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Decoding the Language of Metaphor in the Book of Proverbs
Proverbs is a poetic book full of images and metaphors, many of which are often obscure and enigmatic. In this volume, Rotasperti offers a contribution to the understanding of figurative language in Proverbs by looking at the grammatical and social contexts in which many of the book’s metaphors appear. The brief introduction explains the process and methodological assumptions used for identifying metaphors. The study then continues with a lexical review of four semantic categories: the body, urban fabric, nature and animals. The result of this survey is a deep analysis of several key metaphors that looks at their composition, structure, and interpretation.
In: Metaphors in Proverbs
In: Metaphors in Proverbs
In: Metaphors in Proverbs
In: Metaphors in Proverbs
In: Metaphors in Proverbs
In: Metaphors in Proverbs
In: Metaphors in Proverbs
Author: James D. Dvorak
In The Interpersonal Metafunction in 1 Corinthians 1-4, James D. Dvorak offers a linguistic-critical discourse analysis of 1 Cor 1-4 utilizing Appraisal Theory, a model rooted in the modern sociolinguistic paradigm known as Systemic-Functional Linguistics. This work is concerned primarily with the interpersonal meanings encoded in the text and how they pertain to the act of resocialization. Dvorak pays particular attention to the linguistics of appraisal in Paul’s language to determine the values with which Paul expects believers in Christ to align. This book will be of great value to biblical scholars and students with interests in biblical Greek, functional linguistics, appraisal theory, hermeneutics, exegesis, and 1 Corinthians.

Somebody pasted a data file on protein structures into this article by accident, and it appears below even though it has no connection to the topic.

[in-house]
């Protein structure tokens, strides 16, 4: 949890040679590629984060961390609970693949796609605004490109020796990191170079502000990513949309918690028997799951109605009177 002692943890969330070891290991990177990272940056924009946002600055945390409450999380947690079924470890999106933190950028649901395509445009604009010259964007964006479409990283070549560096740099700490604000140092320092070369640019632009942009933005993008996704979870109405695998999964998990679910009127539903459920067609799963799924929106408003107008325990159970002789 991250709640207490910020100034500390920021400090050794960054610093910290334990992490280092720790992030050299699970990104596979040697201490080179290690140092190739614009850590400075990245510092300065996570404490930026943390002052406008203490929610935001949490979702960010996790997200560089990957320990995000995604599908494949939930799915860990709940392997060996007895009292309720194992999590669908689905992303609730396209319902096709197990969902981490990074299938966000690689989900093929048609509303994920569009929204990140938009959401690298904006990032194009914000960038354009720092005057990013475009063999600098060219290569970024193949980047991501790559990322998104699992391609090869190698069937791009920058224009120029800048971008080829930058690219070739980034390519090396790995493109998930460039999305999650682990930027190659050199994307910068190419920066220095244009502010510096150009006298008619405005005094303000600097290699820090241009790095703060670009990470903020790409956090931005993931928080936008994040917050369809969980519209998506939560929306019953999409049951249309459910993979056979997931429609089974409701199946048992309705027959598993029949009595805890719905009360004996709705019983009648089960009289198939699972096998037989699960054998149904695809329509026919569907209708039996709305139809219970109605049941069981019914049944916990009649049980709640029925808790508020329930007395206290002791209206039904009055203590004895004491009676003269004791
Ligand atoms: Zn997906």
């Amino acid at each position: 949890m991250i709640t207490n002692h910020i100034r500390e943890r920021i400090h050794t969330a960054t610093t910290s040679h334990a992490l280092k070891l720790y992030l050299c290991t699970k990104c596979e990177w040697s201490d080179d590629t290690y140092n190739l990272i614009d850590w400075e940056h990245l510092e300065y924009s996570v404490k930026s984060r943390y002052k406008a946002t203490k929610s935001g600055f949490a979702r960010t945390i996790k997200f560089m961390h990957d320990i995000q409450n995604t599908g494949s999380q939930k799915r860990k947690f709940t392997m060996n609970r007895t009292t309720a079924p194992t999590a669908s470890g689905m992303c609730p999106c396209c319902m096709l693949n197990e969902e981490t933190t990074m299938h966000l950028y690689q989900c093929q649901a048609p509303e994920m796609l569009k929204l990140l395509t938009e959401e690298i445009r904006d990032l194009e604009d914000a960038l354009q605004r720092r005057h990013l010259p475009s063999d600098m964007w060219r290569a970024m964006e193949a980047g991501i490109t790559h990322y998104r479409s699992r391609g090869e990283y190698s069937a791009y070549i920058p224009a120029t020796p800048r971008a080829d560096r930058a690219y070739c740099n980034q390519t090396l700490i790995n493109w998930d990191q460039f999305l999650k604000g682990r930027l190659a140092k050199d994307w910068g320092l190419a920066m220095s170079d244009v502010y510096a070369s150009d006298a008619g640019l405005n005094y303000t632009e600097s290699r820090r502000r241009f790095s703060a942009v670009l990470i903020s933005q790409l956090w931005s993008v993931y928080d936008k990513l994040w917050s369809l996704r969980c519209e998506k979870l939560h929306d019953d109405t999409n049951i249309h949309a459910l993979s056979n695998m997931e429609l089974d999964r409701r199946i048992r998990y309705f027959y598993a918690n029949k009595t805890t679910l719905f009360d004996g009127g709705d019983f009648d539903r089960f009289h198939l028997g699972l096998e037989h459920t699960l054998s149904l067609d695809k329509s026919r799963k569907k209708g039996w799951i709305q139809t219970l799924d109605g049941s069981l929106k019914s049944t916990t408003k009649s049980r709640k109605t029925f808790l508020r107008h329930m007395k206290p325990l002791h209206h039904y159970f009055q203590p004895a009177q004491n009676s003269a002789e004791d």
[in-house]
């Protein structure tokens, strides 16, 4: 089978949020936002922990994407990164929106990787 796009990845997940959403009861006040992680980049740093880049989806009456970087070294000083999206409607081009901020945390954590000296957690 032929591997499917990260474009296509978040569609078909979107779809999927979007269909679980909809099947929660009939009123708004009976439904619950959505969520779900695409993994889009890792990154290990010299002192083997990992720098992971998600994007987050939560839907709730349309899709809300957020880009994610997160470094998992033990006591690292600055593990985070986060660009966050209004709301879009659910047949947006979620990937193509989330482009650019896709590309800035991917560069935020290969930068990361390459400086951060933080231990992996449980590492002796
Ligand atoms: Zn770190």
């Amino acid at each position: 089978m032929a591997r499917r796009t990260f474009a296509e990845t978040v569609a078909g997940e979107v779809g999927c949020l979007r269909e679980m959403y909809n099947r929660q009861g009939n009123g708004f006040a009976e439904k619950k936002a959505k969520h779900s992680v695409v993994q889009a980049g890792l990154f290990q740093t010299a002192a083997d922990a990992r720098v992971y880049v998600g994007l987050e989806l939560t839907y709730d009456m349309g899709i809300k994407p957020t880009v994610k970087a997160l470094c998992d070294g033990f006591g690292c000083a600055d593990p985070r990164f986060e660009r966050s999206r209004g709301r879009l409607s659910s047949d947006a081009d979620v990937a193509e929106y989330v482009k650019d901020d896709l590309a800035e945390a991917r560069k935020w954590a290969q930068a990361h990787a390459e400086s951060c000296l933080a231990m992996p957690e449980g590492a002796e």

Abstract

This paper explores the pragmatic scope of the endearment ‘love’ in contemporary spoken British English. It will be suggested that the function of ‘love’ in interaction can be understood as a ritual framing expression that enables speakers to index certain interpersonal constellations and action contexts in which speakers claim rights and social authority by couching them in affective stance displays. The study is based on the 1994 and 2014 versions of the British National Corpus. The findings show that over the course of twenty years, the use of ‘love’ has become significantly less frequent and has undergone a functional profile shift to index, more centrally than before, other-deprecating evaluation, enacted through joking and performative use in storytelling. Those functions appear to feed off the core semantics and interpersonal constellations of ‘love’ as well as associations with social and linguistic stereotypes.

Open Access
In: Contrastive Pragmatics